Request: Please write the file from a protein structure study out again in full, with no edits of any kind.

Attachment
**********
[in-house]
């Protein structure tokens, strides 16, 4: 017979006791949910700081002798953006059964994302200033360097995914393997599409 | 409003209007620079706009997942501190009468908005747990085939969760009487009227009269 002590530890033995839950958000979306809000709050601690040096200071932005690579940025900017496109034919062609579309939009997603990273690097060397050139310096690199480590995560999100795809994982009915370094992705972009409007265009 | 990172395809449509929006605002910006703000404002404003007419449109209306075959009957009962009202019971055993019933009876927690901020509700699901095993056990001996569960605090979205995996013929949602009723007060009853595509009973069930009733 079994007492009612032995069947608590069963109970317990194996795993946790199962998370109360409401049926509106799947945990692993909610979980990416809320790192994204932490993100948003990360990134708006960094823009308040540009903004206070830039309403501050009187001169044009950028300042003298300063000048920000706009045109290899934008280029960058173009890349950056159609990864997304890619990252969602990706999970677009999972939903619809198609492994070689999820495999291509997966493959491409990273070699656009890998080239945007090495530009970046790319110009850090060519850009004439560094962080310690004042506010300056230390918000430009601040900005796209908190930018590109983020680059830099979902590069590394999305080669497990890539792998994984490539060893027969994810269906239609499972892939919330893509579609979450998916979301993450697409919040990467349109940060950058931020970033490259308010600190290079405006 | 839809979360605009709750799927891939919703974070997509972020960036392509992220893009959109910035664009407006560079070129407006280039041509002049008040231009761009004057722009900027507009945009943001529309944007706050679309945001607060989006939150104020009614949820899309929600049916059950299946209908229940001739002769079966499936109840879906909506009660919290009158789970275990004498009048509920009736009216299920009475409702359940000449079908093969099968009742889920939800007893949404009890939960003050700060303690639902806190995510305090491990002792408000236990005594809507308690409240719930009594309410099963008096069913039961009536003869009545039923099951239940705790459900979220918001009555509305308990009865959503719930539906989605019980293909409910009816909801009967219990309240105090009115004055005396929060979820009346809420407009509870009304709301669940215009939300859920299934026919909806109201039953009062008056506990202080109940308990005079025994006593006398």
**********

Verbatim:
[in-house]
């Protein structure tokens, strides 16, 4: 017979006791949910700081002798953006059964994302200033360097995914393997599409 | 409003209007620079706009997942501190009468908005747990085939969760009487009227009269 002590530890033995839950958000979306809000709050601690040096200071932005690579940025900017496109034919062609579309939009997603990273690097060397050139310096690199480590995560999100795809994982009915370094992705972009409007265009 | 990172395809449509929006605002910006703000404002404003007419449109209306075959009957009962009202019971055993019933009876927690901020509700699901095993056990001996569960605090979205995996013929949602009723007060009853595509009973069930009733 079994007492009612032995069947608590069963109970317990194996795993946790199962998370109360409401049926509106799947945990692993909610979980990416809320790192994204932490993100948003990360990134708006960094823009308040540009903004206070830039309403501050009187001169044009950028300042003298300063000048920000706009045109290899934008280029960058173009890349950056159609990864997304890619990252969602990706999970677009999972939903619809198609492994070689999820495999291509997966493959491409990273070699656009890998080239945007090495530009970046790319110009850090060519850009004439560094962080310690004042506010300056230390918000430009601040900005796209908190930018590109983020680059830099979902590069590394999305080669497990890539792998994984490539060893027969994810269906239609499972892939919330893509579609979450998916979301993450697409919040990467349109940060950058931020970033490259308010600190290079405006 | 839809979360605009709750799927891939919703974070997509972020960036392509992220893009959109910035664009407006560079070129407006280039041509002049008040231009761009004057722009900027507009945009943001529309944007706050679309945001607060989006939150104020009614949820899309929600049916059950299946209908229940001739002769079966499936109840879906909506009660919290009158789970275990004498009048509920009736009216299920009475409702359940000449079908093969099968009742889920939800007893949404009890939960003050700060303690639902806190995510305090491990002792408000236990005594809507308690409240719930009594309410099963008096069913039961009536003869009545039923099951239940705790459900979220918001009555509305308990009865959503719930539906989605019980293909409910009816909801009967219990309240105090009115004055005396929060979820009346809420407009509870009304709301669940215009939300859920299934026919909806109201039953009062008056506990202080109940308990005079025994006593006398």